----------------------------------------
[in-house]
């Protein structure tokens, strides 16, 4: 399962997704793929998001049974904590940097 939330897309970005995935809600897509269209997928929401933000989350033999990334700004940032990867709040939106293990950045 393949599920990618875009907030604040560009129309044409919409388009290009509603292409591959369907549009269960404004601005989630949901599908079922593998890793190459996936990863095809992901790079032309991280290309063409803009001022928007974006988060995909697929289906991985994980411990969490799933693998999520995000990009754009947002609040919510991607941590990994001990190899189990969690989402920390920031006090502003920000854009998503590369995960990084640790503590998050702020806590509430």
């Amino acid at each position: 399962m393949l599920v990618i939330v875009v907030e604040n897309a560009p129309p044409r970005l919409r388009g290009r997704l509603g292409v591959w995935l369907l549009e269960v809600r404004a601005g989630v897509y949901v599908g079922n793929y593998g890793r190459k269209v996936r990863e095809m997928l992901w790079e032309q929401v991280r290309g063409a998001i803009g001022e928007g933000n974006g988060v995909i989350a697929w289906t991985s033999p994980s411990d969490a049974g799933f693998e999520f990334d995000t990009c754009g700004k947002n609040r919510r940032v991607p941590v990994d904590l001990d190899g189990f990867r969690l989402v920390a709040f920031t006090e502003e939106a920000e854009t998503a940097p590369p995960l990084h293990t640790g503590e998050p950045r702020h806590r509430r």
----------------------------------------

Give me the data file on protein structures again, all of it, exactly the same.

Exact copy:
[in-house]
């Protein structure tokens, strides 16, 4: 399962997704793929998001049974904590940097 939330897309970005995935809600897509269209997928929401933000989350033999990334700004940032990867709040939106293990950045 393949599920990618875009907030604040560009129309044409919409388009290009509603292409591959369907549009269960404004601005989630949901599908079922593998890793190459996936990863095809992901790079032309991280290309063409803009001022928007974006988060995909697929289906991985994980411990969490799933693998999520995000990009754009947002609040919510991607941590990994001990190899189990969690989402920390920031006090502003920000854009998503590369995960990084640790503590998050702020806590509430």
């Amino acid at each position: 399962m393949l599920v990618i939330v875009v907030e604040n897309a560009p129309p044409r970005l919409r388009g290009r997704l509603g292409v591959w995935l369907l549009e269960v809600r404004a601005g989630v897509y949901v599908g079922n793929y593998g890793r190459k269209v996936r990863e095809m997928l992901w790079e032309q929401v991280r290309g063409a998001i803009g001022e928007g933000n974006g988060v995909i989350a697929w289906t991985s033999p994980s411990d969490a049974g799933f693998e999520f990334d995000t990009c754009g700004k947002n609040r919510r940032v991607p941590v990994d904590l001990d190899g189990f990867r969690l989402v920390a709040f920031t006090e502003e939106a920000e854009t998503a940097p590369p995960l990084h293990t640790g503590e998050p950045r702020h806590r509430r």